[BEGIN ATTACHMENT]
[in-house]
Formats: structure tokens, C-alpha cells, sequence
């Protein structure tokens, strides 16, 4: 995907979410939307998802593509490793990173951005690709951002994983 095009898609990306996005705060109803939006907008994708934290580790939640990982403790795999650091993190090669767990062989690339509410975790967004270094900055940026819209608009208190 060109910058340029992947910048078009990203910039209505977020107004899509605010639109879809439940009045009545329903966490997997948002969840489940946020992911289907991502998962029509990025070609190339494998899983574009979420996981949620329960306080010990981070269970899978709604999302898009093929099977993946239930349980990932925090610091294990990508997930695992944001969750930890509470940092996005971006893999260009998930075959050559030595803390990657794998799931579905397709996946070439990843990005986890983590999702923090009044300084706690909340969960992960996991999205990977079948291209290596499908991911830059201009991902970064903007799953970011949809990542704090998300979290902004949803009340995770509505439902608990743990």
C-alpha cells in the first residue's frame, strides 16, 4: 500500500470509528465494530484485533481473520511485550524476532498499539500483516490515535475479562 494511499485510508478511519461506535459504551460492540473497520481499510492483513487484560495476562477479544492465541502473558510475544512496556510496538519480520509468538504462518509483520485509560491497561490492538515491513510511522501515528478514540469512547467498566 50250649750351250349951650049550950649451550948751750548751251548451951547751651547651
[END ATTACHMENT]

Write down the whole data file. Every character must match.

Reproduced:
[in-house]
Formats: structure tokens, C-alpha cells, sequence
């Protein structure tokens, strides 16, 4: 995907979410939307998802593509490793990173951005690709951002994983 095009898609990306996005705060109803939006907008994708934290580790939640990982403790795999650091993190090669767990062989690339509410975790967004270094900055940026819209608009208190 060109910058340029992947910048078009990203910039209505977020107004899509605010639109879809439940009045009545329903966490997997948002969840489940946020992911289907991502998962029509990025070609190339494998899983574009979420996981949620329960306080010990981070269970899978709604999302898009093929099977993946239930349980990932925090610091294990990508997930695992944001969750930890509470940092996005971006893999260009998930075959050559030595803390990657794998799931579905397709996946070439990843990005986890983590999702923090009044300084706690909340969960992960996991999205990977079948291209290596499908991911830059201009991902970064903007799953970011949809990542704090998300979290902004949803009340995770509505439902608990743990």
C-alpha cells in the first residue's frame, strides 16, 4: 500500500470509528465494530484485533481473520511485550524476532498499539500483516490515535475479562 494511499485510508478511519461506535459504551460492540473497520481499510492483513487484560495476562477479544492465541502473558510475544512496556510496538519480520509468538504462518509483520485509560491497561490492538515491513510511522501515528478514540469512547467498566 50250649750351250349951650049550950649451550948751750548751251548451951547751651547651